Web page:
CDCB cow livability evaluations account for those animals dying on the farm, resulting in $1,200 less income compared to culled animals sold for beef. These cows that die on the farm also result in increased emissions of 463 kilograms of CO2-equivalents per ton of fat-and-protein-corrected milk (Mostert et al., 2018).

Genetic evaluations for direct health traits are published by CDCB for Holstein, Jersey, and Brown Swiss animals. The impacts of disease are well known, spanning from reduced production and fertility to additional antibiotic usage and reduced consumer trust. Health disorders also bring sustainability implications. Cows with clinical mastitis have a 6.2% higher carbon footprint per unit of milk compared to healthy contemporaries, due to reduced milk production, discarded milk, prolonged calving interval, and involuntary culling (Mostert et al., 2019). Metritis, displaced abomasum, lameness and ketosis have similar impacts, all resulting in a higher carbon footprint relative to healthy cows as shown in the table below.

Modified from Mostert et al., 2018
Average increase of greenhouse gas emissions (kg CO2e/t FPCM) per case of subclinical ketosis (SCK) only, SCK with other diseases including mastitis (MAST), metritis (METR), displaced abomasum (DA), or lameness (LAME), and ketosis (KETO) only. Additional emissions result from several impacts of disease such as reduced milk production and discarded milk.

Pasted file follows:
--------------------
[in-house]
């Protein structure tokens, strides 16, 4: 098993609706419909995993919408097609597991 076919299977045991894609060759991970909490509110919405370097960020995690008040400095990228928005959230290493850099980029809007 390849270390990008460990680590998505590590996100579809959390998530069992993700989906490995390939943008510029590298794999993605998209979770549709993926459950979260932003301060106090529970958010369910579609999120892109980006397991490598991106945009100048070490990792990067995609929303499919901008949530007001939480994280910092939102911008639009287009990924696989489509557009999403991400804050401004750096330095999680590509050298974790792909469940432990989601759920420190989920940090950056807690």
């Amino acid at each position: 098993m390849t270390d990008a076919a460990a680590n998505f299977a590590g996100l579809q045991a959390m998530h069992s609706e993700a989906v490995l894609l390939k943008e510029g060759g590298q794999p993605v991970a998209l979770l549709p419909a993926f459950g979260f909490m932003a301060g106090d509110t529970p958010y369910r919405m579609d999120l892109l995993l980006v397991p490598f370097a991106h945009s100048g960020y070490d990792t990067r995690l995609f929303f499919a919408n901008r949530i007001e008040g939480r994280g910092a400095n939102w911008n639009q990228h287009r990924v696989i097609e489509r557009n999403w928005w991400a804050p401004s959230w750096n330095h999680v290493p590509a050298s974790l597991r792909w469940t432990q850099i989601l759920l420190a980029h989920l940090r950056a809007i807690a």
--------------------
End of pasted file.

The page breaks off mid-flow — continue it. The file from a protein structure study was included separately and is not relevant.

Our work is not done

Genetic improvement results in permanent and cumulative advancement. If we consider this improvement from a sustainability perspective, genetic selection for the diverse range of traits available have resulted in more efficient cows and more sustainable dairy production.

However, our progress must continue. There will be more people worldwide to feed in the future, and farmers are expected to use fewer resources. We can create even more sustainable dairy cows through improvement of the Feed Saved trait launched in 2020 and development of new traits, such as one that measures methane emissions.

Dairy cattle production is currently estimated at 1.9% to 2.5% of the annual U.S. GHG emissions, the majority of which is enteric methane. Net energy loss from enteric methane ranges from 2% to 12% of a cow’s total intake. Genetic selection for low methane emitters can reduce total GHG emissions and identify those animals that are capable of more efficient production.

For dairy products to remain competitive in the market, we will need to reach a new level of efficiency and stewardship. Genetic selection will be one of the tools to achieve those new levels.

Sustainability has three aspects, all of which must be considered: environment, social, and economic. Examples from each of those aspects are listed above.

For the deep dive

Further detail about genetic selection and sustainability was presented at the 2022 CDCB Industry Meeting on October 5 in Madison, Wis. Watch the presentation recordings on CDCB YouTube.

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(c) Hoard's Dairyman Intel 2022
October 24, 2022